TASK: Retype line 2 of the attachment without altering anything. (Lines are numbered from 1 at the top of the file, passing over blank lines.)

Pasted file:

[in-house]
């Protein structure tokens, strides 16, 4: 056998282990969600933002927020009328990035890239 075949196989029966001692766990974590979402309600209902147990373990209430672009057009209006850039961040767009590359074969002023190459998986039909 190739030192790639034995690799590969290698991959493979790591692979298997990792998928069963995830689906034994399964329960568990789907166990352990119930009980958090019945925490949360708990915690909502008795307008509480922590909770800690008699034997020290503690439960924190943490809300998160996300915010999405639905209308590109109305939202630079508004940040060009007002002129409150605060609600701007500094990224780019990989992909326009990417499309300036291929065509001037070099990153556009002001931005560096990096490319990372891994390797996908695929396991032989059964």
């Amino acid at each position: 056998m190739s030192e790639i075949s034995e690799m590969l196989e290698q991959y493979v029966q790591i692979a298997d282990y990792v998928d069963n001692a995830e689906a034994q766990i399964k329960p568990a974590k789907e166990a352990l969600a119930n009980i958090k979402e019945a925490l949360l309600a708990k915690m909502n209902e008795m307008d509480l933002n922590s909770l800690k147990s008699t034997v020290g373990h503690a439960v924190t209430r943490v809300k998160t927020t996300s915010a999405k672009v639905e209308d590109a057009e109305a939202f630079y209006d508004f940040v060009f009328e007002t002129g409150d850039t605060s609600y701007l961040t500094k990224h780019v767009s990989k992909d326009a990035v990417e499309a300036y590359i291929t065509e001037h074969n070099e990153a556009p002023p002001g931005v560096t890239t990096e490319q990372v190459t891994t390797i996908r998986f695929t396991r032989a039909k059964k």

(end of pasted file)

């Protein structure tokens, strides 16, 4: 056998282990969600933002927020009328990035890239 075949196989029966001692766990974590979402309600209902147990373990209430672009057009209006850039961040767009590359074969002023190459998986039909 190739030192790639034995690799590969290698991959493979790591692979298997990792998928069963995830689906034994399964329960568990789907166990352990119930009980958090019945925490949360708990915690909502008795307008509480922590909770800690008699034997020290503690439960924190943490809300998160996300915010999405639905209308590109109305939202630079508004940040060009007002002129409150605060609600701007500094990224780019990989992909326009990417499309300036291929065509001037070099990153556009002001931005560096990096490319990372891994390797996908695929396991032989059964």